Last week Stephen Kazmierczak entered Northern Illinois University and began a shooting rampage killing six, wounding 16, and killing himself. This devastating event came “without warning” to many of the the gunmen’s friends and family. It seems stories like these are becoming common place in our society. Names like Omaha Nebraska Mall, Virginia Tech and Columbine Massacre come rushing to our minds. But can such a horrific event really come completely without warning? Are there possibly some red flags that could help prevent these tragedies?
Does your child have behavioral problems? Does your child have a problem with alcohol? According to recent studies, these questions may be interdependent.
One does not have to be an economist to realize the condition of our economy is not ideal. People all over the United States are struggling to make ends meet. This bleak setting has left many parents feeling helpless when faced with all of their financial responsibilities. While you may not be able to solve the economic recession, you can teach your children smart financial habits that will help them in the future.
Peer pressure: people feel it, inflict it, and increasingly let it control their lives. According to the Department of Student Support Services peer pressure is the most powerful influence in a childs decision to join a gang.
Public school is great for many teens but for those that need special attention, public school can be harmful. Teens with behavioral problems can fall through the cracks of the public school system. Sadly, this lack of attention can lead to problems like drug use, gang involvement, sexual promiscuity, and underage drinking.
Without even realizing it, many parents are providing teenagers and their friends access to what has become the second most popular drug after marijuana: prescription drugs. It is estimated that an overwhelming one-third of all U.S. drug abuse involves prescription drugs (National Institute On Drug Addiction). Teens are getting these prescription drugs from their own homes, from friends, and through websites on the Internet.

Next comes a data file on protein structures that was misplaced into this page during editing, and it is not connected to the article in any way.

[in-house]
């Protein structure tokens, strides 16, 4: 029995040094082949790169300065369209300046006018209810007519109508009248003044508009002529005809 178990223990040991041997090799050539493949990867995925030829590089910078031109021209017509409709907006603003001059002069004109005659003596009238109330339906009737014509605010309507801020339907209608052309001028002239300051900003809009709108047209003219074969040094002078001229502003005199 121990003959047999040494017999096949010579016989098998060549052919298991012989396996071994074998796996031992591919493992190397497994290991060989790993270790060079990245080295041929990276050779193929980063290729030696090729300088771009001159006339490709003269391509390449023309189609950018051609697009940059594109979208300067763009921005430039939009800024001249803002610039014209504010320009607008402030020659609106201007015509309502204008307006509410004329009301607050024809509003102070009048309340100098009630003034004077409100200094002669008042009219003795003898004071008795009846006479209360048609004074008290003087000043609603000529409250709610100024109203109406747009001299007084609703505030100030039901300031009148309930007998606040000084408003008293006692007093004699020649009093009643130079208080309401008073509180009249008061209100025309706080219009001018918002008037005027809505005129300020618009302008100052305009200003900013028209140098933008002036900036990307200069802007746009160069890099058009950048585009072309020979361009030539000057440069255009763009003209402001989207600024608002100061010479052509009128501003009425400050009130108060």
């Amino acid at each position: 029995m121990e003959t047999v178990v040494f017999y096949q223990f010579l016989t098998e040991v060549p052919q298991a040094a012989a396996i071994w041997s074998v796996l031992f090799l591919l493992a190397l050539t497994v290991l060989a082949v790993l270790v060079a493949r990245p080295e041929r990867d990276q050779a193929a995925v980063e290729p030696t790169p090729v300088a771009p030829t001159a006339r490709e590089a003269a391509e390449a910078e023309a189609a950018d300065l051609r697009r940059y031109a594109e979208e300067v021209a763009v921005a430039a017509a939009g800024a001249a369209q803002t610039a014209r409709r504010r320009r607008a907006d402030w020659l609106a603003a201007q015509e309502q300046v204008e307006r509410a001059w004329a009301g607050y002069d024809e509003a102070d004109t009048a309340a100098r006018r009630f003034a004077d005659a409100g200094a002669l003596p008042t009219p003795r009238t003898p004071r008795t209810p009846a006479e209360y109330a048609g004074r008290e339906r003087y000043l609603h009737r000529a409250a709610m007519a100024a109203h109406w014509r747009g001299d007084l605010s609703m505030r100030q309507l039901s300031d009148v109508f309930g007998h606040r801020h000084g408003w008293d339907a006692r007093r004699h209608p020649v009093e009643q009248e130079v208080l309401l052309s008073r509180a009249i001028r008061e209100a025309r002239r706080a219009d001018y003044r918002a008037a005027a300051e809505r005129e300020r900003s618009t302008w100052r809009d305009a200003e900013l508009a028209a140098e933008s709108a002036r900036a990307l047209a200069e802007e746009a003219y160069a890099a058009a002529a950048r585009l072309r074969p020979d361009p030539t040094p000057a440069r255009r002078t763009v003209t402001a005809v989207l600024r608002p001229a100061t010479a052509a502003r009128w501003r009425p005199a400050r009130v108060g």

With prescription drugs so accessible to teens and adults alike it is no wonder they are misused. For some it is the lack of education, for others it is simply easy and instant gratification that draws them to misuse prescription drugs.
If your teenager is displaying anger problems, you may want to seek therapy. A therapist can teach your teen how to handle their feelings and control their temper. This type of therapy focuses on self-reflection and helping your adolescent to develop healthy emotional expression. During sessions, you may also find that your adolescent has other underlying issues.
If you notice that your teenager is hiding a problem, it is a sign that he or she needs help. Your child may be avoiding you, but they may be ignoring it. You should talk to your adolescent about his or her problem, and make him or her understand that you will be there to support them. If your teen is angry, he or she may hurt himself or others.
While many parents think they know the signs of a substance abuse problem, it can be difficult to determine which signs indicate a substance abuse problem. Parents need to learn more about the types of substances that teens commonly use, as well as the warning signs that a teen may be abusing drugs or alcohol. Additionally, parents need to learn about the increased risk of car accidents, violence, arrests, and unsafe sex. While there is no single way to determine if your child is abusing drugs, there are some steps they can take to minimize these risks.